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!standard H.3.1 (8)          98-11-18 AI95-00211/00
!class ramification 98-11-18
!status work item 98-11-18
!priority Medium
!difficulty Easy
!subject Can an abstract subprogram be renamed?
!summary 98-11-18
An abstract subprogram can be renamed, and the renamed view is also abstract. Such a renaming must appear in a place where the declaration of an abstract subprogram would be legal.
!question 98-11-18
Can an abstract subprogram be renamed? (Yes.)
Consider an example with an abstract parent type and primitive. 8.5.4(8) says that the renaming uses the original inherited subprogram, not the overriding version.
package types is type t is abstract tagged ... procedure p (f : t) is abstract; end types; package extensions is type e is new types.t with ... procedure pr (f : e) renames p; -- renaming of inherited p -- Legal? (No.) procedure p (f : e); end extensions;
A similar example can be constructed with a function with a controlling result.
package types is type t is tagged ... function f return t; end types; package extensions is type e is new types.t with ... function fr return e renames f; -- renaming of inherited f -- Legal? (No.) function f return e; end extensions;
!response 98-11-18
The intent of the language is that an abstract subprogram can be renamed, and the renamed view is also abstract. All of the rules about declaring abstract subprograms apply at the point of the renaming (in particular, 3.9.3(3)).
In the first example, the renaming is illegal by 3.9.3(3), as a subprogram primitive for a non-abstract tagged type cannot be abstract.
In the second example, the renaming is legal, but useless, as an overriding version must be provided as specified in 3.9.3(6).
!appendix

!topic Renames of inherited abstract subprograms
!reference RM95-8.5.4(8)
!reference RM95-3.9.3(1)
!from Todd Allen 98-11-10 [todd@TAWNY.CCUR.COM]
!keywords subprogram renames, inherited abstract subprograms
!reference 1998-15932.a Todd Allen  1998-11-10
!discussion

If a primitive subprogram for an extension type is a subprogram renaming
declaration and it renames an inherited primitive subprogram of the same
extension type before that inherited primitive subprogram is overridden, then
any call to the renaming subprogram will execute the body of the inherited
primitive subprogram, as opposed to its overriding declaration.

But, if the primitive subprogram of the parent or ancestor type that
corresponds to the inherited primitive subprogram is abstract, then there is
no body to be called.  Similarly, if the primitive subprogram of the parent
or ancestor type is a function with a controlling result, then there exists a
body which could be called, but it will return an object of the wrong type.

Here is an example of the problem with an abstract parent type and primitive:

   package types is
      type t is abstract tagged ...
      procedure p (f : t) is abstract;
   end types;
   package extensions is
      type e is new types.t with ...
      procedure pr (f : e) renames p;                 -- renaming of inherited p
      procedure p  (f : e);
   end extensions;

   ...

   extensions.pr(t2'(...));                           -- What body is called?

Here is an example of the problem with a function with a controlling result:

   package types is
      type t is tagged ...
      function f return t;
   end types;
   package extensions is
      type e is new types.t with ...
      function fr return e renames f;                 -- renaming of inherited f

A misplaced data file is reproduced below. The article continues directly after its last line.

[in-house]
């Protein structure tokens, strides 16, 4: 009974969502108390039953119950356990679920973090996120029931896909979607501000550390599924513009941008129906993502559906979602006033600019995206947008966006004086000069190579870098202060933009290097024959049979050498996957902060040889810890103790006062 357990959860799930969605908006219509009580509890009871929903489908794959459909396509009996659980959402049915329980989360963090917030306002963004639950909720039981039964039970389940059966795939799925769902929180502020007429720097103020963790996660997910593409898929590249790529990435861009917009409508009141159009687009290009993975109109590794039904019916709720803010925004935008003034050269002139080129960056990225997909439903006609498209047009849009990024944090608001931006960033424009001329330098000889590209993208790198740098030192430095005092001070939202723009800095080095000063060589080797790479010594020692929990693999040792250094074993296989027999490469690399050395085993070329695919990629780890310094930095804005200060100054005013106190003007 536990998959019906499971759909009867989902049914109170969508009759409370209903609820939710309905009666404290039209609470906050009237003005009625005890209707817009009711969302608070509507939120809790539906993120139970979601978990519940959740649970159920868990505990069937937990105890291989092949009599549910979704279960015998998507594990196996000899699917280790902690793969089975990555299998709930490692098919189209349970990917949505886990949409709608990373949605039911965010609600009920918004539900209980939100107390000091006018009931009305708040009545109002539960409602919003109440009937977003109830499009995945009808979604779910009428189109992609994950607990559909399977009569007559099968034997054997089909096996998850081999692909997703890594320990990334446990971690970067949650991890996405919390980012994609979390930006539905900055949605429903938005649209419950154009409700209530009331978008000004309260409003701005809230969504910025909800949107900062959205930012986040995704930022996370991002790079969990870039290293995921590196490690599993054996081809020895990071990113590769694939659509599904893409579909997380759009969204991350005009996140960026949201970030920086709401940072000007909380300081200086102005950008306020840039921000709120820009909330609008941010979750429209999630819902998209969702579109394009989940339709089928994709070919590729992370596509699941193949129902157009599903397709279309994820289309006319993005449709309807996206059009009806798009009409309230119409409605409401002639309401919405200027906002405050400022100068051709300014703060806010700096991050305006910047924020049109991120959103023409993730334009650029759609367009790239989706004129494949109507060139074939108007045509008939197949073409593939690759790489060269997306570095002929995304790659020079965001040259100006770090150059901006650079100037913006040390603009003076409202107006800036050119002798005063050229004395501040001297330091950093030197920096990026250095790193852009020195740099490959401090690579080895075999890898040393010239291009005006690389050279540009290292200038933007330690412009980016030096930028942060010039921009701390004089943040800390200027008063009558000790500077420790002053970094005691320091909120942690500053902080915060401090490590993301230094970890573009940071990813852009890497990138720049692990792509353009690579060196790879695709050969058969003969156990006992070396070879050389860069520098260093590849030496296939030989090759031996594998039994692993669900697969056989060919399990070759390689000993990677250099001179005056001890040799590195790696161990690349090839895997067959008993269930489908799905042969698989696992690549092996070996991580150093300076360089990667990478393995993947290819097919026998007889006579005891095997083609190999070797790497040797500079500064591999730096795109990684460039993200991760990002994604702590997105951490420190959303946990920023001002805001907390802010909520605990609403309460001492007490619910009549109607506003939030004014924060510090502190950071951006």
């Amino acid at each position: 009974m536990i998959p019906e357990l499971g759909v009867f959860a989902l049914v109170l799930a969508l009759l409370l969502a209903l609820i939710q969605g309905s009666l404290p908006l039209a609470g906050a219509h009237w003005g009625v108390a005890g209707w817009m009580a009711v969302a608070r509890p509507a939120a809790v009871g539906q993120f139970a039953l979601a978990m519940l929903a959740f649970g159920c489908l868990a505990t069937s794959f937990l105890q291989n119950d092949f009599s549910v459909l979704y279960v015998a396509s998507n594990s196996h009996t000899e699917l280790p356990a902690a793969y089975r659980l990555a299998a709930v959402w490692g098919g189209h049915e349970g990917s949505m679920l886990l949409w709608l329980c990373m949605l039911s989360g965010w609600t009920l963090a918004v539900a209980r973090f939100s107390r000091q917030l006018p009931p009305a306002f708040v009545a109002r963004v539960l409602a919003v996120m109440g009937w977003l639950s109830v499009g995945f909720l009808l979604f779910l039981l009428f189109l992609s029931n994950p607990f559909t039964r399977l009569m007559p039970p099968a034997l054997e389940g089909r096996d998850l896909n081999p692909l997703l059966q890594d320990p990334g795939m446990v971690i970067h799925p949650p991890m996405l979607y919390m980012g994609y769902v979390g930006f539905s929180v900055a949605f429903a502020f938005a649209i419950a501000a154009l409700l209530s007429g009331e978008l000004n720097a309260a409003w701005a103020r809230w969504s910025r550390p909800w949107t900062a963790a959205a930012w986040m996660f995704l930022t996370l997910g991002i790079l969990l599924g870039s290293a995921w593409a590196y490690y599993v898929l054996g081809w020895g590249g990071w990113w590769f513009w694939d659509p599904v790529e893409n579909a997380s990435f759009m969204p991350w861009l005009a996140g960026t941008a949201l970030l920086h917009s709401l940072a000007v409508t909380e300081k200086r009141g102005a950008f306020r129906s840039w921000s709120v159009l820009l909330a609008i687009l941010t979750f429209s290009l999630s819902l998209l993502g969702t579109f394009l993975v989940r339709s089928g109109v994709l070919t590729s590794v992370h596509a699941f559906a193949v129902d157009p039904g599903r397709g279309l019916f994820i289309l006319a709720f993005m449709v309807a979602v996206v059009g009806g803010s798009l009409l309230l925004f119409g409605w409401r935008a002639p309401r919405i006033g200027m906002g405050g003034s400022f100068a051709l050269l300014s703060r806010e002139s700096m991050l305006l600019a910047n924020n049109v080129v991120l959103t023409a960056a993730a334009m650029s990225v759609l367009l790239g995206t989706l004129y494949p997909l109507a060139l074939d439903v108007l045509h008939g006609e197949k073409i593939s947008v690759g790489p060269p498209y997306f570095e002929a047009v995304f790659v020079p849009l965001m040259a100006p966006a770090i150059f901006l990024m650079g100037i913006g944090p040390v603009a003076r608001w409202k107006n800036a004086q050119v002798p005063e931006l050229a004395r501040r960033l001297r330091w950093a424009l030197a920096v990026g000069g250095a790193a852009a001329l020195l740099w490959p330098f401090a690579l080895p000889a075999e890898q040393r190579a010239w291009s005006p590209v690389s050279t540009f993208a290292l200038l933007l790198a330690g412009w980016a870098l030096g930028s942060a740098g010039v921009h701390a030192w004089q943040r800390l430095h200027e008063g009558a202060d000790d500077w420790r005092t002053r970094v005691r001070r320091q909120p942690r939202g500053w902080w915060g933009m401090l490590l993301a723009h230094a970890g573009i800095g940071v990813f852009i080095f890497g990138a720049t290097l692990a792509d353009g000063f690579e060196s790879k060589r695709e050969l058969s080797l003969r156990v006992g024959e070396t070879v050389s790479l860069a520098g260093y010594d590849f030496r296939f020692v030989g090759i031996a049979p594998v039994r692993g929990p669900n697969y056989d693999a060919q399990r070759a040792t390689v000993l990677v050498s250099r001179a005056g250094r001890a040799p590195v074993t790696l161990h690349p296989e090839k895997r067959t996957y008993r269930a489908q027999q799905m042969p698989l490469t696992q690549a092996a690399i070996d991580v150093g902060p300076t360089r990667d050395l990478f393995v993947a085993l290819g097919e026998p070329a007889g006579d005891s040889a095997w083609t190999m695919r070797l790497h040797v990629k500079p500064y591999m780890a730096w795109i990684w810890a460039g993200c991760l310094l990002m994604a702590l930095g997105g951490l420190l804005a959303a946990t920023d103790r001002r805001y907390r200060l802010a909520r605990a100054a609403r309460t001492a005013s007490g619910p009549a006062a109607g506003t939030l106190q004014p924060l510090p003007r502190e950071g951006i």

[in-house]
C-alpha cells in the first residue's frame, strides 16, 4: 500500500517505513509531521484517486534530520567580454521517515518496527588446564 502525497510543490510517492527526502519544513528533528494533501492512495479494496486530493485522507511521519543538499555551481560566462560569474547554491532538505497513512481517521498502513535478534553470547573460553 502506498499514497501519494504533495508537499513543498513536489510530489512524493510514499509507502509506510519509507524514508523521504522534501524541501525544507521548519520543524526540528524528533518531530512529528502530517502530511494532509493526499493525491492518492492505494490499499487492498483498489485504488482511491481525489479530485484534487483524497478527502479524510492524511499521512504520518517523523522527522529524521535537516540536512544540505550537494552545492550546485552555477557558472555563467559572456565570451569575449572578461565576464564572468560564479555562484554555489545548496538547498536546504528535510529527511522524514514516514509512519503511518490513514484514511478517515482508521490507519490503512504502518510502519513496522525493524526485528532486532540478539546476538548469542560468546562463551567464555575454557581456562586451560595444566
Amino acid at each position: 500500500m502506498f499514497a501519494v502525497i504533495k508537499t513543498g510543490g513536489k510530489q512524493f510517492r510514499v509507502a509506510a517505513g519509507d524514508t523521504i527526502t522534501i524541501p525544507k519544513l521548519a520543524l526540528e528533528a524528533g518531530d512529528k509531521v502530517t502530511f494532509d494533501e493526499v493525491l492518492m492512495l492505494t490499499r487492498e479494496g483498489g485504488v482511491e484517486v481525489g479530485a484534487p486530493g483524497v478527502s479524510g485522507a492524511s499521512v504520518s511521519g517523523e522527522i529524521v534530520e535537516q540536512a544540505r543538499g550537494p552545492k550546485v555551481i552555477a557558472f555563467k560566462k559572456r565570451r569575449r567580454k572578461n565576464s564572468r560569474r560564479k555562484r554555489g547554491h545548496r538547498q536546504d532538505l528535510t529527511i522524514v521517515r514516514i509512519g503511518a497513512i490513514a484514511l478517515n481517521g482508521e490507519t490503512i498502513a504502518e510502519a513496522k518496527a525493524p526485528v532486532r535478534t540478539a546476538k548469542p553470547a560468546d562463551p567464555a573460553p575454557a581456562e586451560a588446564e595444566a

function f  return e;
   end extensions;

   ...

   obj : extensions.e := extensions.fr(e'(...));      -- What body is called?

It seems that something in these cases should be illegal, but I am unable to
find any language rules that make it so.  RM95-3.9.3(7) doesn't apply because
it refers to calls to abstract subprograms and neither the renaming
declaration nor the inherited subprogram are considered abstract.
Furthermore, that rule wouldn't really be sufficient, because it would only
detect the problem when a call to the renaming subprogram was made, instead
of at the point of the renaming declaration itself.

We suggest that a renaming of a subprogram inherited from an abstract
primitive subprogram or a primitive subprogram with a controlling result
should be illegal.

--
Todd Allen
Concurrent Computer Corporation

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!topic Renames of inherited abstract subprograms
!reference RM95-8.5.4(8)
!reference RM95-3.9.3(1)
!from Randy Brukardt 98-11-18 [randy@rrsoftware.com]
!keywords subprogram renames, inherited abstract subprograms
!reference 1998-15932.a Todd Allen  1998-11-10
!reference 1998-15933.a Randy Brukardt  1998-11-18
!discussion

I believe that Todd is asking the wrong question. I think the issue
is simply renaming of abstract subprograms.  Neither 3.9.3 nor
8.5.4 	say anything about that.

I can think only of two reasonable interpretations for renaming of
an abstract subprogram:

-- It is illegal.
-- The renamed subprogram is also abstract.

There certainly is no support in the standard for the first interpretation.

The second interpretation of renaming brings in all of the abstract
baggage, but certainly appears well-defined.

Assuming that the second interpretation is correct, it is clear that
Todd's examples are renaming abstract subprograms, and therefore
the renamed view is abstract. In this case, 3.9.3(3) applies, which makes
declaring the operation illegal, and therefore the renames is illegal.

I will open a ramification AI on this point, since I think the result is not
obvious, and potentially we would want to study whether allowing
renaming of abstract subprograms is worth the work.

                       Randy.

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